Notes and thoughts after the Rebels’ 60-58 loss to South Carolina …
Having seen replays of both of the last fouls called in the game I’d say both were good calls and were consistent with the way the game was called.
Chances are Tyrone Johnson doesn’t hit the desperation heave if LaDarius White doesn’t foul him, but you never know.
Chances were much better that Johnson, an 83.7 percent free throw shooter, would hit at least two of three to win the game. He hit all three.
Whether White ends up being remembered for the foul that kept the Rebels out of the NCAA tournament remains to be seen.
The bracket chatter immediately after the game still had Ole Miss in the field. That may mean Dayton, but ESPN’s Joe Lunardi, posting to his blog minutes after the game, had Ole Miss among his last four in. CBS’ Jerry Palm chimed in after that and also had the Rebels among his last four in.
That’s as of right now, of course, and how the Rebels stand Sunday at 5 when bid are announced depends in large part on what else happens around the country.
It’s out of the Rebels’ hands right now.
The question is does this team really want to play in the NCAA tournament? It doesn’t look like it.
The answer, of course, is yes. Every team with a fraction of a chance wants to land in the tournament, but Ole Miss doesn’t look like an NCAA team right now.
Whether the Rebels get there or not – fortunately for them – is determined by a season-long body of work. For much of this season Ole Miss looked like a team that could be dangerous in March Madness.
That’s not how it looks now.
Right now every offensive possession is painful to watch.
The shooting struggles of Jarvis Summers have been well-documented. Even though he hit a four-point play last night that looked like it would give Ole Miss a win it didn’t really deserve he was still just 3-for-10 from the floor and had six of the Rebels’ 21 turnovers.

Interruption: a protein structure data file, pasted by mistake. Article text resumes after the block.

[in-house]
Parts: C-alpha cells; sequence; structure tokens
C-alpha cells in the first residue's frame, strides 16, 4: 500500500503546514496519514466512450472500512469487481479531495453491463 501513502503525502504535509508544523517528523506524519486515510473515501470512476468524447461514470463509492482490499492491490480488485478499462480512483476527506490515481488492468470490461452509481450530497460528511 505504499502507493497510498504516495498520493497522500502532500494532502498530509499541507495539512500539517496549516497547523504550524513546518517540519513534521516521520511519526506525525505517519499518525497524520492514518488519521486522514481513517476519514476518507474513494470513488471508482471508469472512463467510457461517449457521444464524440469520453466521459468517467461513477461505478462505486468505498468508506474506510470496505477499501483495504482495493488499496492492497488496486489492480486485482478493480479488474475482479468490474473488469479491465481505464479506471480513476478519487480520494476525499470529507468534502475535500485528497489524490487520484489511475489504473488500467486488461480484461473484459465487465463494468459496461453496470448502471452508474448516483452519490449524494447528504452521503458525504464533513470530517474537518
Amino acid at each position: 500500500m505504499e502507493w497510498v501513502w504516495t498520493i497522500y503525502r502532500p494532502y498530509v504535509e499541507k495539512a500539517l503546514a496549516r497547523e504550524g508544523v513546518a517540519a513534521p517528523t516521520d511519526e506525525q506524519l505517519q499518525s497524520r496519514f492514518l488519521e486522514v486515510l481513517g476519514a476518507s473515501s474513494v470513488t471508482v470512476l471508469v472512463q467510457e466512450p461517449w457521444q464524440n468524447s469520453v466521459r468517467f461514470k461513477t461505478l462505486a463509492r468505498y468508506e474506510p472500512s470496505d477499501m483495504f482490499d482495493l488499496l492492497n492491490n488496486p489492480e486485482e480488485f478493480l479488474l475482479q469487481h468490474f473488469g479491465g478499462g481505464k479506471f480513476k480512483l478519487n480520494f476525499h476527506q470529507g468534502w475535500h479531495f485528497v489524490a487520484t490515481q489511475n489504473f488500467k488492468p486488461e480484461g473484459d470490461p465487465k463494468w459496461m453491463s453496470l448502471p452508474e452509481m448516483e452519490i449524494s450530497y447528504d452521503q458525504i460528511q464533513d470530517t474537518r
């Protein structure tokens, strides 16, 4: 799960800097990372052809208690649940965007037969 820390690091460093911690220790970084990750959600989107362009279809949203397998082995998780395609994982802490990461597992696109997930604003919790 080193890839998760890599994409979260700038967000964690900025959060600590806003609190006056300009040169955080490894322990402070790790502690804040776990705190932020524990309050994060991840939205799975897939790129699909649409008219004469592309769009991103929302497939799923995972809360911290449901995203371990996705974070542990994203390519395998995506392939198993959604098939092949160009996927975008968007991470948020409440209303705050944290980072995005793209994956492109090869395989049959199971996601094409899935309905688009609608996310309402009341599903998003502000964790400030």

Before Summers’ big shot he and Moody were a combined 5-for-24 from the floor.
Moody was 14-for-23 from 3-point range in wins over Mississippi State and Tennessee en route to SEC player of the week honors. In the five games since then he’s 7-for-38 from 3 (18.4 percent) and Ole Miss is 1-4.
South Carolina, like several teams have done of late, used a bigger guy to chase and harass the 5-foot-10 Moody. He says that didn’t bother him, but he never found a rhythm. He rushed shots, and that carried over to his mid-range game too. Usually he has that going for him when he’s not hitting from the perimeter, but South Carolina did not let him get loose in the lane.
Moody is a known commodity now. He’s at the top of teams’ scouting reports, and it looks like the pressure is affecting him.
With so much on the line for Ole Miss the Rebels simply didn’t play well on offense. It’s a common theme, as Andy Kennedy noted in his postgame.
They held South Carolina to 30.4 percent shooting, but in a game in which the Rebels’ trailed for 35:55 they had four straight chances to take the lead in the second half.
Finally they did on two White free throws with 6:04 left, but even then they couldn’t gain separation against a team that was also struggling on offense.
The bottom line is this team may make the NCAA tournament. Every player and every coach of a struggling team is in constant search of the next opportunity to turn things around. Maybe that comes in the big tournament, but right now Ole Miss isn’t playing like a team that will last past the first game if it gets there.